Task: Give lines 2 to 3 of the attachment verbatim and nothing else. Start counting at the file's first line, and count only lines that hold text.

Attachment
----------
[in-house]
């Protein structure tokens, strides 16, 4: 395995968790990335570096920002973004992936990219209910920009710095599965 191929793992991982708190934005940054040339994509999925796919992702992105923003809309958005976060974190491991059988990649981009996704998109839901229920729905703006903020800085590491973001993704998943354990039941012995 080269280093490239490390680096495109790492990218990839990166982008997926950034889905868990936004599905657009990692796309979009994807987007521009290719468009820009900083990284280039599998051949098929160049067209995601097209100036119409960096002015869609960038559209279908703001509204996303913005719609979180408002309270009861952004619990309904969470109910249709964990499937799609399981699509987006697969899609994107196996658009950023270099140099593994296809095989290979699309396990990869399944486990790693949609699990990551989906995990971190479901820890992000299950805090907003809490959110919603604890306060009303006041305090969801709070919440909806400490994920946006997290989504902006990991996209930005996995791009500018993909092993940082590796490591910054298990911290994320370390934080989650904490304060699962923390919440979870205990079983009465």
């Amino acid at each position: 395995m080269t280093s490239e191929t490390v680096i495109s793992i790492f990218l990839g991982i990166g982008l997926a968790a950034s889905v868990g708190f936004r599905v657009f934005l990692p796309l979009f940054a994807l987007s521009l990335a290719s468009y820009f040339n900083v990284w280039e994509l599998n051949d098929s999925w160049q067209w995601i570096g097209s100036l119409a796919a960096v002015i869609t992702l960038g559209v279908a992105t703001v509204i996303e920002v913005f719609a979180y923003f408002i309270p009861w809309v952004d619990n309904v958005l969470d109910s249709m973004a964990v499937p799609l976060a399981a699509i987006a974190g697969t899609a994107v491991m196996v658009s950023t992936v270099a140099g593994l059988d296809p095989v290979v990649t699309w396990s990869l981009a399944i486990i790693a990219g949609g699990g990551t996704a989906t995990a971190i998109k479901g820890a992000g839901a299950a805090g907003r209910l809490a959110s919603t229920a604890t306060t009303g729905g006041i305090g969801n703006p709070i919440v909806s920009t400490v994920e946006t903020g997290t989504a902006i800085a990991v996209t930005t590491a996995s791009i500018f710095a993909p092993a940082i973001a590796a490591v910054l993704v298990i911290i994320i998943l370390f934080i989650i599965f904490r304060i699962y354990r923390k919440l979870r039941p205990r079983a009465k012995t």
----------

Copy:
């Protein structure tokens, strides 16, 4: 395995968790990335570096920002973004992936990219209910920009710095599965 191929793992991982708190934005940054040339994509999925796919992702992105923003809309958005976060974190491991059988990649981009996704998109839901229920729905703006903020800085590491973001993704998943354990039941012995 080269280093490239490390680096495109790492990218990839990166982008997926950034889905868990936004599905657009990692796309979009994807987007521009290719468009820009900083990284280039599998051949098929160049067209995601097209100036119409960096002015869609960038559209279908703001509204996303913005719609979180408002309270009861952004619990309904969470109910249709964990499937799609399981699509987006697969899609994107196996658009950023270099140099593994296809095989290979699309396990990869399944486990790693949609699990990551989906995990971190479901820890992000299950805090907003809490959110919603604890306060009303006041305090969801709070919440909806400490994920946006997290989504902006990991996209930005996995791009500018993909092993940082590796490591910054298990911290994320370390934080989650904490304060699962923390919440979870205990079983009465």
């Amino acid at each position: 395995m080269t280093s490239e191929t490390v680096i495109s793992i790492f990218l990839g991982i990166g982008l997926a968790a950034s889905v868990g708190f936004r599905v657009f934005l990692p796309l979009f940054a994807l987007s521009l990335a290719s468009y820009f040339n900083v990284w280039e994509l599998n051949d098929s999925w160049q067209w995601i570096g097209s100036l119409a796919a960096v002015i869609t992702l960038g559209v279908a992105t703001v509204i996303e920002v913005f719609a979180y923003f408002i309270p009861w809309v952004d619990n309904v958005l969470d109910s249709m973004a964990v499937p799609l976060a399981a699509i987006a974190g697969t899609a994107v491991m196996v658009s950023t992936v270099a140099g593994l059988d296809p095989v290979v990649t699309w396990s990869l981009a399944i486990i790693a990219g949609g699990g990551t996704a989906t995990a971190i998109k479901g820890a992000g839901a299950a805090g907003r209910l809490a959110s919603t229920a604890t306060t009303g729905g006041i305090g969801n703006p709070i919440v909806s920009t400490v994920e946006t903020g997290t989504a902006i800085a990991v996209t930005t590491a996995s791009i500018f710095a993909p092993a940082i973001a590796a490591v910054l993704v298990i911290i994320i998943l370390f934080i989650i599965f904490r304060i699962y354990r923390k919440l979870r039941p205990r079983a009465k012995t």